The risk factors are:
  • Radiation dosage
  • Age
  • Diabetes mellitus
  • Presence of compressive optic neuropathy
  • Concomitant chemotherapy
  • Previous radiotherapy
  • Multiple sclerosis
  • (>total 50 Gy or single dose > 10 Gy)
ron mostly presents as pion
RON mostly presents as PION
  • May be monocular or binocular
  • 45% have visual acuity of no light perception
  • Diagnosis is one of exclusion:
    • Suspected Optic neuropathy
    • PMH of radiotherapy
    • No other obvious explanation
    • Optic nerve enhancement on MRI
isolated enhancement on mri
Isolated enhancement on MRI

optic nerve enhancement

T1W with fat suppression + gadolinium

there are few treatment options
There are few treatment options
  • Oral corticosteroids (prednisone 1mg/kg)
  • Anticoagulants (heparin)
  • Aspirin
  • Hyperbaric oxygen (30-60min/day x 14-30 days)
  • Intravenous Bevacizumab (2-4 cycles every 2 weeks)
suspected ron
Suspected RON ?

Onset < 48-72 hours ?

yes

no

VEP

Look for other etiologies

Brain+orbits MRI with gadolinium

normal

abnormal

Hyperbaric oxygen

yes

PO prednisone

Enhancement ?

Consider IV Bevacizumab

Other optic neuropathy

prognosis of ron is poor
Prognosis of RON is poor
  • Spontaneous recovery is rare
  • Treatment is mostly ineffective
  • 85% visual acuity ≤ 20/200
  • Optic atrophy appear in 6-8 weeks
  • Enhancement on MRI resolves after several months
conclusions
Conclusions

(the “take home massage”)

ion is an ophthalmic emergency
ION is an ophthalmic emergency
  • Patients with GCA+ION are in danger of catastrophic, irreversible, bilateral blindness that may be prevented by prompt treatment with corticosteroids
  • Any patient > 50 presenting with ION 

an immediate workup to rule out GCA

ion is not another type of cva
ION is not “another type of CVA”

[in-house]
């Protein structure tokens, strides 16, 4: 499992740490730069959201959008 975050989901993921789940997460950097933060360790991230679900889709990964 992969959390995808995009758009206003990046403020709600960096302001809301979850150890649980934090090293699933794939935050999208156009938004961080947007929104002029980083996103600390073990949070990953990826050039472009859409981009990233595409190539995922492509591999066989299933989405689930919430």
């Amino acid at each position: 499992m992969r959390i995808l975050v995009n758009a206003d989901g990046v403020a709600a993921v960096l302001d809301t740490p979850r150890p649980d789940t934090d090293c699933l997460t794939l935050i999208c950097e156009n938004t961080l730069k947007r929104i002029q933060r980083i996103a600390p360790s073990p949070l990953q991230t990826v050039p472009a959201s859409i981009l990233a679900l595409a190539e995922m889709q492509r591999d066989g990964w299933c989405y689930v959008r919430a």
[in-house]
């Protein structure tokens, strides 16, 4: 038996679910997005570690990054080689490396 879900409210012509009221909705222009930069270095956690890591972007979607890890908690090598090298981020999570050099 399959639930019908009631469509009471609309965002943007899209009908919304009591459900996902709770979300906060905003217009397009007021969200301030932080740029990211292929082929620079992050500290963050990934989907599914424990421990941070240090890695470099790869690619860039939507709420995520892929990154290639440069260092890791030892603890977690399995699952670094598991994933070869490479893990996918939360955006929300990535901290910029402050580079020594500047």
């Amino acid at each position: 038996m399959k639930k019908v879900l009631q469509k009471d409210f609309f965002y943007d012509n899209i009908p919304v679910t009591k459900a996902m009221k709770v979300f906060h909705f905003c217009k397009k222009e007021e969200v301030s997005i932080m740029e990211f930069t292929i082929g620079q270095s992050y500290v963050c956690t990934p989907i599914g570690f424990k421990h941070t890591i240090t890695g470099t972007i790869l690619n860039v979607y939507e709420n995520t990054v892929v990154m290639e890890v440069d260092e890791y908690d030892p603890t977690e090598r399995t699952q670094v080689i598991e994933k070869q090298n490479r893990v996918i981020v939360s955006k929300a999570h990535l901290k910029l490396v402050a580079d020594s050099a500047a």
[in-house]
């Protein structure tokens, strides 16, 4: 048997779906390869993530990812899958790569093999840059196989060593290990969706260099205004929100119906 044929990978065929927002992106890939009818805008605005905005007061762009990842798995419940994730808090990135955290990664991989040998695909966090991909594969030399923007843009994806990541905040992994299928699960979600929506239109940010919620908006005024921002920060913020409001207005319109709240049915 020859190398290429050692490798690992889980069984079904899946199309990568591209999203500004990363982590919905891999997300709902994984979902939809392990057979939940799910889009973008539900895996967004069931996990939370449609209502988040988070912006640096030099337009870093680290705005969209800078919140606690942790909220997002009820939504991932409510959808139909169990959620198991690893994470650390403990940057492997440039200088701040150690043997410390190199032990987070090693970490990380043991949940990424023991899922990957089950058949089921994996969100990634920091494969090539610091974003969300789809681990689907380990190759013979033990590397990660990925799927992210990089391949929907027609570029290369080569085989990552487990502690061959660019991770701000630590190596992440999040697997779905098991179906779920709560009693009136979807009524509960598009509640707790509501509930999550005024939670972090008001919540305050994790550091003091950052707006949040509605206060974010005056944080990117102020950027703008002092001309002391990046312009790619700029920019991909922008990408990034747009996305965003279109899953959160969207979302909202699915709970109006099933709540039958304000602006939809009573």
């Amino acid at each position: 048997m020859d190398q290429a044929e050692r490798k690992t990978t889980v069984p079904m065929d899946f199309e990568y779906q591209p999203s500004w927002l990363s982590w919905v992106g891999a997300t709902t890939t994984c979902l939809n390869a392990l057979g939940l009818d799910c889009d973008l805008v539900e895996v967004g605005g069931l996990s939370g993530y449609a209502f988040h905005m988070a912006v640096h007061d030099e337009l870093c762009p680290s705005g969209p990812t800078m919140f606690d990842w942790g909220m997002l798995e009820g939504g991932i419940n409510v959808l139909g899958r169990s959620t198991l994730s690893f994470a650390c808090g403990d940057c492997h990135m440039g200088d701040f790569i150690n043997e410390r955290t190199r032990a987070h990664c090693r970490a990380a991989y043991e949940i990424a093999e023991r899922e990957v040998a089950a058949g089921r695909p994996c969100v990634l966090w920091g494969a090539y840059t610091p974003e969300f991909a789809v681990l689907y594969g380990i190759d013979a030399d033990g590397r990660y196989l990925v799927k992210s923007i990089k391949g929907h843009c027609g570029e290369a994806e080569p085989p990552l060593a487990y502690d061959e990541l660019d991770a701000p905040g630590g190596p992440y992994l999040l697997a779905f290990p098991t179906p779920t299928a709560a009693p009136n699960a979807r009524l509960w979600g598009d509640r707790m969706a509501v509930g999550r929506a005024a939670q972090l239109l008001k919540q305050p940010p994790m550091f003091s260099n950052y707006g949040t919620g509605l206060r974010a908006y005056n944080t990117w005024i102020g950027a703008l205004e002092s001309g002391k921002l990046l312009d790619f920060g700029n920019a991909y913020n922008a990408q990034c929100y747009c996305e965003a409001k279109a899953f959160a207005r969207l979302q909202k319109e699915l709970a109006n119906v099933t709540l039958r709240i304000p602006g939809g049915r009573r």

• Although considered a “stroke of the optic nerve” and shares many risk factors with cerebrovascular disease,

It cannot be directly compared to cerebral

infarction, and therefore the evaluation should not

be similar to that of cerebral infarction.

there is no effective treatment for ion
There is no effective treatment for ION
  • there are no class I studies showing benefit from any medical or surgical treatments

TPA

Steroids

Anti VEGF

Heparin

Aspirin

Levodopa

Erythropoietin

Decompression surgery

Noradrenalin

Hyperbaric oxygen

limited efficacy for prophylaxis
Limited efficacy for prophylaxis
  • Aspirin 100mg daily
  • Control of cardiovascular risk factors
  • suspect GCA !!!
  • Avoid prolonged surgical time and dramatic shifts in body perfusion during surgrey
  • Consider routine serial brain MRIs after brain radiotherapy to detect RON early
thank you
Thank you

For listening

acknowledgments
Acknowledgments
  • Based on the chapter:

Optic nerve: Ischemic.

Bialer OY, Bruce BB, Biousse V, Newman NJ.

Oxford textbook in Neuro-ophthalmology

Oxford textbook in clinical neurology

Editor: Bremner F.

Publisher: Oxford University Press

  • Gratitude to : Dr. Karin Mimoni

Dr. HadasKalish-Stiebel

Dr. Beau B. Bruce

Dr. Nancy J. Newman

Dr. ValérieBiousse